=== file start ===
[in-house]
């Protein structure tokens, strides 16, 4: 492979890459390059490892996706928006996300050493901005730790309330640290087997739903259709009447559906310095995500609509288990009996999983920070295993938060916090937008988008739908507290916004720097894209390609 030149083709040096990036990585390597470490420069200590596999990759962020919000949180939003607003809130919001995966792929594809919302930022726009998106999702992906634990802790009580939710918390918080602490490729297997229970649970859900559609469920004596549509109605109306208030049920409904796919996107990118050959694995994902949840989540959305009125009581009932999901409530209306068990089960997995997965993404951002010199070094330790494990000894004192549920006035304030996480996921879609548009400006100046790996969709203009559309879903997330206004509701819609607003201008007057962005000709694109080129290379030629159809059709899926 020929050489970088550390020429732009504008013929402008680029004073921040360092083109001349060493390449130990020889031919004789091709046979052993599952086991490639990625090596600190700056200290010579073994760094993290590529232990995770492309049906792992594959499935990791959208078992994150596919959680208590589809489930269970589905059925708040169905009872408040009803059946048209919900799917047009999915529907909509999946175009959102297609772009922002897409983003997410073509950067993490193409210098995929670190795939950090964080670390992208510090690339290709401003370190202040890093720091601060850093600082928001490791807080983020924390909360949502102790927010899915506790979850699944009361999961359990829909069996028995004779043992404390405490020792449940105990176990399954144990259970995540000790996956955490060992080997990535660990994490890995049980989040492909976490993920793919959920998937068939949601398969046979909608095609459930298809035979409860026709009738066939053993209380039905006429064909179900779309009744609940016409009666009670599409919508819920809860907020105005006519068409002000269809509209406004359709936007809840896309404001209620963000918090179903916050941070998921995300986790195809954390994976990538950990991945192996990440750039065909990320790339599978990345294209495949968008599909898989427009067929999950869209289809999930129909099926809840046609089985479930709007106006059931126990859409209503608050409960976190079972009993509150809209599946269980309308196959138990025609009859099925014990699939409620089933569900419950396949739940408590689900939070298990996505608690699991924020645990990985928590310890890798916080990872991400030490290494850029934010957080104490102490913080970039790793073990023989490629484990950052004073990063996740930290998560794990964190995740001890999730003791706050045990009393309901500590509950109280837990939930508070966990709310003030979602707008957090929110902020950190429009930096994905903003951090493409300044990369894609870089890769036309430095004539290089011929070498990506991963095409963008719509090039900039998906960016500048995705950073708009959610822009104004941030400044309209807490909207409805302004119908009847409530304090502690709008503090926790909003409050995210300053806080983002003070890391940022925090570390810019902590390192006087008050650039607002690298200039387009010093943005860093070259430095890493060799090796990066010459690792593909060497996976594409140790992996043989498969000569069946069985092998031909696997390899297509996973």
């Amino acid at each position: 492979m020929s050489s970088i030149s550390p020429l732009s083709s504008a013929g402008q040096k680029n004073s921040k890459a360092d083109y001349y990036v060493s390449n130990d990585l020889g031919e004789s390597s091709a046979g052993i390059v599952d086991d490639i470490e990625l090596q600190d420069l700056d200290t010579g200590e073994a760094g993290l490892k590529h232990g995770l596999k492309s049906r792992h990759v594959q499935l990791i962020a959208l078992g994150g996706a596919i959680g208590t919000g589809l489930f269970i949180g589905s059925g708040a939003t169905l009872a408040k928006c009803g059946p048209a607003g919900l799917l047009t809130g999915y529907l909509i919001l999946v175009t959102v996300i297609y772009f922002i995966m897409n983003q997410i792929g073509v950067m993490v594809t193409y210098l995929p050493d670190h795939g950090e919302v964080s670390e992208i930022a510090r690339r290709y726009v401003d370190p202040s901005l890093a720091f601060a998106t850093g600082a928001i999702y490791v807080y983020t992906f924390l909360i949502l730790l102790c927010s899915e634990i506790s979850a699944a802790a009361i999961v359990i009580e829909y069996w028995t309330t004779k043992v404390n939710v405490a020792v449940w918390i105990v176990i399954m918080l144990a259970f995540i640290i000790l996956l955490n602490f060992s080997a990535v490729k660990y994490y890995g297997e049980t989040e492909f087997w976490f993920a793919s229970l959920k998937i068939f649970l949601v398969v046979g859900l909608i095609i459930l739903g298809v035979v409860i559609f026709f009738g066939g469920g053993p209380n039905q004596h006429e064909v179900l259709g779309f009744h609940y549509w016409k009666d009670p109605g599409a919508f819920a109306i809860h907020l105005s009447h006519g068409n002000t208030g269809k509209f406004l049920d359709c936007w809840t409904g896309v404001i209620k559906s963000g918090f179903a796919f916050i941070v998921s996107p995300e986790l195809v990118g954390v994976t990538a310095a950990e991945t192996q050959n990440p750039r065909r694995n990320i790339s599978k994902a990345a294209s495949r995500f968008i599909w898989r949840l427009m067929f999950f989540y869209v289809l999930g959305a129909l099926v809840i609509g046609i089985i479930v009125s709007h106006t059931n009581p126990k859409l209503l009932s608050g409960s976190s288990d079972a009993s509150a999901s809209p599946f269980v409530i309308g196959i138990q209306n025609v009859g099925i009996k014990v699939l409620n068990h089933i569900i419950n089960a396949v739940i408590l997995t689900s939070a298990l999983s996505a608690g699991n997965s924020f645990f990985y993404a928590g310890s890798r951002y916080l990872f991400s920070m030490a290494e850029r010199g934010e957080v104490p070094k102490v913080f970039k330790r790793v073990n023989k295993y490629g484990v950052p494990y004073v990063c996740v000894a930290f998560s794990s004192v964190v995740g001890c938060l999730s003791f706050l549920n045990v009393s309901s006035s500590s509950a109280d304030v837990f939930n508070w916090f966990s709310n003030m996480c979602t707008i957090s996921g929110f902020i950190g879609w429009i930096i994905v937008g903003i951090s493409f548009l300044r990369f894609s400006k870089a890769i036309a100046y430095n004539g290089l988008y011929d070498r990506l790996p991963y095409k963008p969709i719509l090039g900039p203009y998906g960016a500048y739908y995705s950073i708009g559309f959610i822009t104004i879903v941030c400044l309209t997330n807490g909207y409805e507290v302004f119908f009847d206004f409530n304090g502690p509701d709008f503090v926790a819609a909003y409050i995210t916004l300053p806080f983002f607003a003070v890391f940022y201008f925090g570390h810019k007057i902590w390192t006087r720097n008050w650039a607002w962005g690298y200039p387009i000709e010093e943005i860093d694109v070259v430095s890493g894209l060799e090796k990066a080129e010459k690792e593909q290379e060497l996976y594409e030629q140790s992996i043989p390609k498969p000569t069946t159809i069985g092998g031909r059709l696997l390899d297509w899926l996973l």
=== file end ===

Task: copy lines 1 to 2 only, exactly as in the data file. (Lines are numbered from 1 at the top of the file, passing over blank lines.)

[in-house]
């Protein structure tokens, strides 16, 4: 492979890459390059490892996706928006996300050493901005730790309330640290087997739903259709009447559906310095995500609509288990009996999983920070295993938060916090937008988008739908507290916004720097894209390609 030149083709040096990036990585390597470490420069200590596999990759962020919000949180939003607003809130919001995966792929594809919302930022726009998106999702992906634990802790009580939710918390918080602490490729297997229970649970859900559609469920004596549509109605109306208030049920409904796919996107990118050959694995994902949840989540959305009125009581009932999901409530209306068990089960997995997965993404951002010199070094330790494990000894004192549920006035304030996480996921879609548009400006100046790996969709203009559309879903997330206004509701819609607003201008007057962005000709694109080129290379030629159809059709899926 020929050489970088550390020429732009504008013929402008680029004073921040360092083109001349060493390449130990020889031919004789091709046979052993599952086991490639990625090596600190700056200290010579073994760094993290590529232990995770492309049906792992594959499935990791959208078992994150596919959680208590589809489930269970589905059925708040169905009872408040009803059946048209919900799917047009999915529907909509999946175009959102297609772009922002897409983003997410073509950067993490193409210098995929670190795939950090964080670390992208510090690339290709401003370190202040890093720091601060850093600082928001490791807080983020924390909360949502102790927010899915506790979850699944009361999961359990829909069996028995004779043992404390405490020792449940105990176990399954144990259970995540000790996956955490060992080997990535660990994490890995049980989040492909976490993920793919959920998937068939949601398969046979909608095609459930298809035979409860026709009738066939053993209380039905006429064909179900779309009744609940016409009666009670599409919508819920809860907020105005006519068409002000269809509209406004359709936007809840896309404001209620963000918090179903916050941070998921995300986790195809954390994976990538950990991945192996990440750039065909990320790339599978990345294209495949968008599909898989427009067929999950869209289809999930129909099926809840046609089985479930709007106006059931126990859409209503608050409960976190079972009993509150809209599946269980309308196959138990025609009859099925014990699939409620089933569900419950396949739940408590689900939070298990996505608690699991924020645990990985928590310890890798916080990872991400030490290494850029934010957080104490102490913080970039790793073990023989490629484990950052004073990063996740930290998560794990964190995740001890999730003791706050045990009393309901500590509950109280837990939930508070966990709310003030979602707008957090929110902020950190429009930096994905903003951090493409300044990369894609870089890769036309430095004539290089011929070498990506991963095409963008719509090039900039998906960016500048995705950073708009959610822009104004941030400044309209807490909207409805302004119908009847409530304090502690709008503090926790909003409050995210300053806080983002003070890391940022925090570390810019902590390192006087008050650039607002690298200039387009010093943005860093070259430095890493060799090796990066010459690792593909060497996976594409140790992996043989498969000569069946069985092998031909696997390899297509996973």